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One Trip Too Many - A Pilot's Memoirs of 38 Months in Combat Over Laos and Vietnam

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One Trip Too Many, A Pilot’s Memoirs of 38 Months in Combat over Laos and Vietnam, is an autobiography about my life as a pilot in Southeast Asia during the conflict in Vietnam. It is primarily a story to share with family and friends about my personal involvement in the conflict and the turbulent decade of the 60s and does not attempt to question the politics of the era. One Trip Too Many, A Pilot’s Memoirs of 38 Months in Combat over Laos and Vietnam, is an autobiography about my life as a pilot in Southeast Asia during the conflict in Vietnam. It is primarily a story to share with family and friends about my personal involvement in the conflict and the turbulent decade of the 60s and does not attempt to question the politics of the era. It begins with a brief description of my quest to gain admittance to the United States Air Force Academy, my four years at the Academy, and the subsequent year of pilot training. I flew three different types of aircraft in combat and the book provides insight into the training that took place for the C-130 Hercules, the F-105 Thunderchief, and the A-1 Skyraider. Each of the three tours in combat over Laos and Vietnam is described with emphasis on the more memorable flights including a bailout in the A-1 and the final crash on takeoff that ended my active duty Air Force career. My time in various hospitals is described at the end of the book and the epilogue tells briefly of my life after retirement from the United States Air Force. The book has been described as a combination of Band of Brothers, Top Gun, and Forrest Gump.


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One Trip Too Many, A Pilot’s Memoirs of 38 Months in Combat over Laos and Vietnam, is an autobiography about my life as a pilot in Southeast Asia during the conflict in Vietnam. It is primarily a story to share with family and friends about my personal involvement in the conflict and the turbulent decade of the 60s and does not attempt to question the politics of the era. One Trip Too Many, A Pilot’s Memoirs of 38 Months in Combat over Laos and Vietnam, is an autobiography about my life as a pilot in Southeast Asia during the conflict in Vietnam. It is primarily a story to share with family and friends about my personal involvement in the conflict and the turbulent decade of the 60s and does not attempt to question the politics of the era. It begins with a brief description of my quest to gain admittance to the United States Air Force Academy, my four years at the Academy, and the subsequent year of pilot training. I flew three different types of aircraft in combat and the book provides insight into the training that took place for the C-130 Hercules, the F-105 Thunderchief, and the A-1 Skyraider. Each of the three tours in combat over Laos and Vietnam is described with emphasis on the more memorable flights including a bailout in the A-1 and the final crash on takeoff that ended my active duty Air Force career. My time in various hospitals is described at the end of the book and the epilogue tells briefly of my life after retirement from the United States Air Force. The book has been described as a combination of Band of Brothers, Top Gun, and Forrest Gump.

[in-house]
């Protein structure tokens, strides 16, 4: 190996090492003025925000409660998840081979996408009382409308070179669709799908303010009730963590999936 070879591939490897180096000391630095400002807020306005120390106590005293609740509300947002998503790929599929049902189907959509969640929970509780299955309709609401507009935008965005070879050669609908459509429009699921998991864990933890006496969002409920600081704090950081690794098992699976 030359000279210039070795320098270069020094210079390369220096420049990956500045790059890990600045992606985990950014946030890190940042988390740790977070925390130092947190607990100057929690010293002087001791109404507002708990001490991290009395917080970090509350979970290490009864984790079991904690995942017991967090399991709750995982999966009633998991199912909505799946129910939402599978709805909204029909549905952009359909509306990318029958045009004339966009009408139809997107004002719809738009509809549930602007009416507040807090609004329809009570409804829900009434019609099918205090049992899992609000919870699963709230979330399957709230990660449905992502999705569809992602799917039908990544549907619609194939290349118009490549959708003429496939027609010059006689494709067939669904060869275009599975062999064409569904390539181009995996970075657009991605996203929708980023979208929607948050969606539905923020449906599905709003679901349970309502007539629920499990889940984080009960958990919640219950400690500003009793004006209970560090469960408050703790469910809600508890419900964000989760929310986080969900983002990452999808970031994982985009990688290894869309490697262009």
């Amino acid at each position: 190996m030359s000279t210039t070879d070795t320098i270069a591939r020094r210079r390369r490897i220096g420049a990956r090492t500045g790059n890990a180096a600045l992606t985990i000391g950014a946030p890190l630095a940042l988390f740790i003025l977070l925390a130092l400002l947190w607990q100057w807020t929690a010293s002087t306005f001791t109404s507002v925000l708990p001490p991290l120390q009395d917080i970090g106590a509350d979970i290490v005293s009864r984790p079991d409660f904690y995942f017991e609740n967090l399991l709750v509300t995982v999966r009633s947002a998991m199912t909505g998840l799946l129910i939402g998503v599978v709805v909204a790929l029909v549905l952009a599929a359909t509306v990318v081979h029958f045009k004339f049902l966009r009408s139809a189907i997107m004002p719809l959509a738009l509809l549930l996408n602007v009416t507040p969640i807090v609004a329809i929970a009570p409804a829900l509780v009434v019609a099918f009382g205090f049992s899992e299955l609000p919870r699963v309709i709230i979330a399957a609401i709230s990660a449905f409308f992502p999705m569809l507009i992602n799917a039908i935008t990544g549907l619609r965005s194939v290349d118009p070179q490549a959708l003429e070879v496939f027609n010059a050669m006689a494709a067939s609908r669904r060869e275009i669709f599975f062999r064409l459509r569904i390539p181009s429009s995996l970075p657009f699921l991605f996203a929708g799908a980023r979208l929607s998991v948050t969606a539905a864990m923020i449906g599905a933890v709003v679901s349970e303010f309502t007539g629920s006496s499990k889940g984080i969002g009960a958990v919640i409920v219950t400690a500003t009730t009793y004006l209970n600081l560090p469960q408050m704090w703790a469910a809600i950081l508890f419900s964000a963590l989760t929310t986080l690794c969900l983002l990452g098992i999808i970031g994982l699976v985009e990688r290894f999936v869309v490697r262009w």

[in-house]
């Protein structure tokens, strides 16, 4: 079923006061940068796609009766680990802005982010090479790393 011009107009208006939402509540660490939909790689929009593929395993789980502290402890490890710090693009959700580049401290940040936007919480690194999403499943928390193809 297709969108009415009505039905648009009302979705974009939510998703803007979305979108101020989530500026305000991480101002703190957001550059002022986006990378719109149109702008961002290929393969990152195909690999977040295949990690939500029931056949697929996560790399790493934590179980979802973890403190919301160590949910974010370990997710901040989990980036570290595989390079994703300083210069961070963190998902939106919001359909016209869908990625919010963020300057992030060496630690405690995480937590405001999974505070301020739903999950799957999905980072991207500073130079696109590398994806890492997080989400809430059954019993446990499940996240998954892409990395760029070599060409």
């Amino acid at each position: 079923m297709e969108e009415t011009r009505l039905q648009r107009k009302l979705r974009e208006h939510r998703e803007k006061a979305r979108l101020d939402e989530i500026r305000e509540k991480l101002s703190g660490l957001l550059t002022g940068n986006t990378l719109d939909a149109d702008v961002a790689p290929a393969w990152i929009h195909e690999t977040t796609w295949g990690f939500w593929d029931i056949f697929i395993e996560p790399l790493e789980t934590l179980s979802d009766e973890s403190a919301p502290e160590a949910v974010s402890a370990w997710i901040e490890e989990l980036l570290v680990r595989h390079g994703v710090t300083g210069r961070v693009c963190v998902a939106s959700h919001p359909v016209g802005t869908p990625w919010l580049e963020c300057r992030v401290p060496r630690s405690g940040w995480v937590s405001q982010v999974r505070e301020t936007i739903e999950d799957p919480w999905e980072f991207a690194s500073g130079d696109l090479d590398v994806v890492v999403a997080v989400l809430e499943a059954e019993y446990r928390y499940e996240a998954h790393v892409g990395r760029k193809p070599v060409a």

30 review for One Trip Too Many - A Pilot's Memoirs of 38 Months in Combat Over Laos and Vietnam

  1. 4 out of 5

    KOMET

    "ONE TRIP TOO MANY" is a memoir that will appeal to both the thrill-seeker and fan of human interest stories. The author - who grew up in the U.S. Midwest during the 1940s and 1950s - shares with the reader his determination to become a pilot, which leads to him winning a competitive appointment to the U.S. Air Force Academy in 1959. He graduated from the Academy in June 1963 as a freshly minted Second Lieutenant, having earned his degree and a handshake from President Kennedy himself. Later, fo "ONE TRIP TOO MANY" is a memoir that will appeal to both the thrill-seeker and fan of human interest stories. The author - who grew up in the U.S. Midwest during the 1940s and 1950s - shares with the reader his determination to become a pilot, which leads to him winning a competitive appointment to the U.S. Air Force Academy in 1959. He graduated from the Academy in June 1963 as a freshly minted Second Lieutenant, having earned his degree and a handshake from President Kennedy himself. Later, following advanced flight training, Warner is sent to Vietnam, where he experiences combat from the earliest days of the American involvement in 1965. Warner proved to be a highly skilled pilot, adept at flying both multi-engined and single-engine aircraft. Indeed, Warner would return to Vietnam on 2 different combat tours. From late 1967 through the summer of 1968, he flew 121 combat missions in the sleek F-105 'Thunderchief' fighter-bomber, known affectionately as the 'Thud.' At least 16 of those missions entailed deep penetration raids into North Vietnam as far as Hanoi, braving anti-aircraft fire, radar guided SAMs (i.e. surface-to-air missiles), and enemy MiG jet fighters. These missions, designated Pack Six sorties, were extremely hazardous as losses to enemy action over North Vietnam tended to be extremely high. Warner would go on to return to Southeast Asia in early 1969, after having trained to fly the A-1 Skyraider attack/search & rescue aircraft. Unfortunately, Warner would meet with tragedy in the Skyraider in March of that year. There is much more to this inspiring and uplifting story, which I leave for the reader to discover.